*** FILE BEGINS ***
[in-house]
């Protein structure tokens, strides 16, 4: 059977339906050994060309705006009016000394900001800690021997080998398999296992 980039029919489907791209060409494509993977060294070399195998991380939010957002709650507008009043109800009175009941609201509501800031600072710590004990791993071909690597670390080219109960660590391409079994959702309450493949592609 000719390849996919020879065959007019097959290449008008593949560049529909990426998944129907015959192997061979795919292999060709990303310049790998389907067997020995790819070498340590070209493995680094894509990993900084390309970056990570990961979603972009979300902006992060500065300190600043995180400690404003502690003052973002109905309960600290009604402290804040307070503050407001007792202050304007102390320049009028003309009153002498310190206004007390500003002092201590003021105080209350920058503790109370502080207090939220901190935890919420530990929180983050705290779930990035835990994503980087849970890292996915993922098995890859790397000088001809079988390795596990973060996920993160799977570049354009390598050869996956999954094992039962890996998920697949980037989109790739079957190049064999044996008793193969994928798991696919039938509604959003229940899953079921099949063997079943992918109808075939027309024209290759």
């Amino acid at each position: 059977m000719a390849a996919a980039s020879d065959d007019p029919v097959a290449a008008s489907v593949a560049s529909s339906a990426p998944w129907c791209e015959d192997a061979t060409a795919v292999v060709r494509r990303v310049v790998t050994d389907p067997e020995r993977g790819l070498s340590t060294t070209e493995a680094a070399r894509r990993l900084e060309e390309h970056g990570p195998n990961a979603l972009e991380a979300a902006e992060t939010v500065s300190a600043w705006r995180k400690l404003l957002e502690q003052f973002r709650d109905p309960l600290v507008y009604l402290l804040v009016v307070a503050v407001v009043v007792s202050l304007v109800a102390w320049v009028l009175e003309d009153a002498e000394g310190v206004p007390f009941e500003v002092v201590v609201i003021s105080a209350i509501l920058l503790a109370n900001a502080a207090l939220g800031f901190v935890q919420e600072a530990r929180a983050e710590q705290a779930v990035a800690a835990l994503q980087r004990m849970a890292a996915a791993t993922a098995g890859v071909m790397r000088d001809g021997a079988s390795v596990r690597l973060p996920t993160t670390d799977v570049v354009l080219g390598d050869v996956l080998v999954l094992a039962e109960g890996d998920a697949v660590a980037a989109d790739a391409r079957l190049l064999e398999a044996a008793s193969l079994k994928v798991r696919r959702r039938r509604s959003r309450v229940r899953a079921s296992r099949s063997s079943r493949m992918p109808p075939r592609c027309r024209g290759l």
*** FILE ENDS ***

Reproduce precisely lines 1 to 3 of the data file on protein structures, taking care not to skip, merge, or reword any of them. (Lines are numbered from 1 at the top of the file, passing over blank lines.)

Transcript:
[in-house]
């Protein structure tokens, strides 16, 4: 059977339906050994060309705006009016000394900001800690021997080998398999296992 980039029919489907791209060409494509993977060294070399195998991380939010957002709650507008009043109800009175009941609201509501800031600072710590004990791993071909690597670390080219109960660590391409079994959702309450493949592609 000719390849996919020879065959007019097959290449008008593949560049529909990426998944129907015959192997061979795919292999060709990303310049790998389907067997020995790819070498340590070209493995680094894509990993900084390309970056990570990961979603972009979300902006992060500065300190600043995180400690404003502690003052973002109905309960600290009604402290804040307070503050407001007792202050304007102390320049009028003309009153002498310190206004007390500003002092201590003021105080209350920058503790109370502080207090939220901190935890919420530990929180983050705290779930990035835990994503980087849970890292996915993922098995890859790397000088001809079988390795596990973060996920993160799977570049354009390598050869996956999954094992039962890996998920697949980037989109790739079957190049064999044996008793193969994928798991696919039938509604959003229940899953079921099949063997079943992918109808075939027309024209290759």
């Amino acid at each position: 059977m000719a390849a996919a980039s020879d065959d007019p029919v097959a290449a008008s489907v593949a560049s529909s339906a990426p998944w129907c791209e015959d192997a061979t060409a795919v292999v060709r494509r990303v310049v790998t050994d389907p067997e020995r993977g790819l070498s340590t060294t070209e493995a680094a070399r894509r990993l900084e060309e390309h970056g990570p195998n990961a979603l972009e991380a979300a902006e992060t939010v500065s300190a600043w705006r995180k400690l404003l957002e502690q003052f973002r709650d109905p309960l600290v507008y009604l402290l804040v009016v307070a503050v407001v009043v007792s202050l304007v109800a102390w320049v009028l009175e003309d009153a002498e000394g310190v206004p007390f009941e500003v002092v201590v609201i003021s105080a209350i509501l920058l503790a109370n900001a502080a207090l939220g800031f901190v935890q919420e600072a530990r929180a983050e710590q705290a779930v990035a800690a835990l994503q980087r004990m849970a890292a996915a791993t993922a098995g890859v071909m790397r000088d001809g021997a079988s390795v596990r690597l973060p996920t993160t670390d799977v570049v354009l080219g390598d050869v996956l080998v999954l094992a039962e109960g890996d998920a697949v660590a980037a989109d790739a391409r079957l190049l064999e398999a044996a008793s193969l079994k994928v798991r696919r959702r039938r509604s959003r309450v229940r899953a079921s296992r099949s063997s079943r493949m992918p109808p075939r592609c027309r024209g290759l």